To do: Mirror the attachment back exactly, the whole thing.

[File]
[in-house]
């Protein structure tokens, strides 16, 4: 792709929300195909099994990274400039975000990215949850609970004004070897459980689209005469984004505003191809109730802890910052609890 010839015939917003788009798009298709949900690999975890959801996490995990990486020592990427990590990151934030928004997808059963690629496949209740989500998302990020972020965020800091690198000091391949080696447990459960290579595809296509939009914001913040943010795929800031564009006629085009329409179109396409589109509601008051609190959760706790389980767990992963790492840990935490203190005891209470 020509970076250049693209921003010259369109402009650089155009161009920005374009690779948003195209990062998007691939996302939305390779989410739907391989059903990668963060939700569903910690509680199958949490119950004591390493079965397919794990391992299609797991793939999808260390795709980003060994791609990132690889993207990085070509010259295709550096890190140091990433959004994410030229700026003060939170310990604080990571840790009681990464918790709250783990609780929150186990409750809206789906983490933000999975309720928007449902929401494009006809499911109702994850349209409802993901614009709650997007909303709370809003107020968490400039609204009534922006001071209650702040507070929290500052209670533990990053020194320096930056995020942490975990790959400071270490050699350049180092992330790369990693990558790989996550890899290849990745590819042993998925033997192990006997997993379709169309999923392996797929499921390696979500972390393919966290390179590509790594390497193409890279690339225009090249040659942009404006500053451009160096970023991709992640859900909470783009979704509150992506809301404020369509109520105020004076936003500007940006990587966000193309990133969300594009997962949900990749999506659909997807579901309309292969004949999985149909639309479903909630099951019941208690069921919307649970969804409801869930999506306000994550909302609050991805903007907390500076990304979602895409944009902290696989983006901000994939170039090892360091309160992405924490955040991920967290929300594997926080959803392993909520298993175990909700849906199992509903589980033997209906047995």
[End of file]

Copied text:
[in-house]
């Protein structure tokens, strides 16, 4: 792709929300195909099994990274400039975000990215949850609970004004070897459980689209005469984004505003191809109730802890910052609890 010839015939917003788009798009298709949900690999975890959801996490995990990486020592990427990590990151934030928004997808059963690629496949209740989500998302990020972020965020800091690198000091391949080696447990459960290579595809296509939009914001913040943010795929800031564009006629085009329409179109396409589109509601008051609190959760706790389980767990992963790492840990935490203190005891209470 020509970076250049693209921003010259369109402009650089155009161009920005374009690779948003195209990062998007691939996302939305390779989410739907391989059903990668963060939700569903910690509680199958949490119950004591390493079965397919794990391992299609797991793939999808260390795709980003060994791609990132690889993207990085070509010259295709550096890190140091990433959004994410030229700026003060939170310990604080990571840790009681990464918790709250783990609780929150186990409750809206789906983490933000999975309720928007449902929401494009006809499911109702994850349209409802993901614009709650997007909303709370809003107020968490400039609204009534922006001071209650702040507070929290500052209670533990990053020194320096930056995020942490975990790959400071270490050699350049180092992330790369990693990558790989996550890899290849990745590819042993998925033997192990006997997993379709169309999923392996797929499921390696979500972390393919966290390179590509790594390497193409890279690339225009090249040659942009404006500053451009160096970023991709992640859900909470783009979704509150992506809301404020369509109520105020004076936003500007940006990587966000193309990133969300594009997962949900990749999506659909997807579901309309292969004949999985149909639309479903909630099951019941208690069921919307649970969804409801869930999506306000994550909302609050991805903007907390500076990304979602895409944009902290696989983006901000994939170039090892360091309160992405924490955040991920967290929300594997926080959803392993909520298993175990909700849906199992509903589980033997209906047995």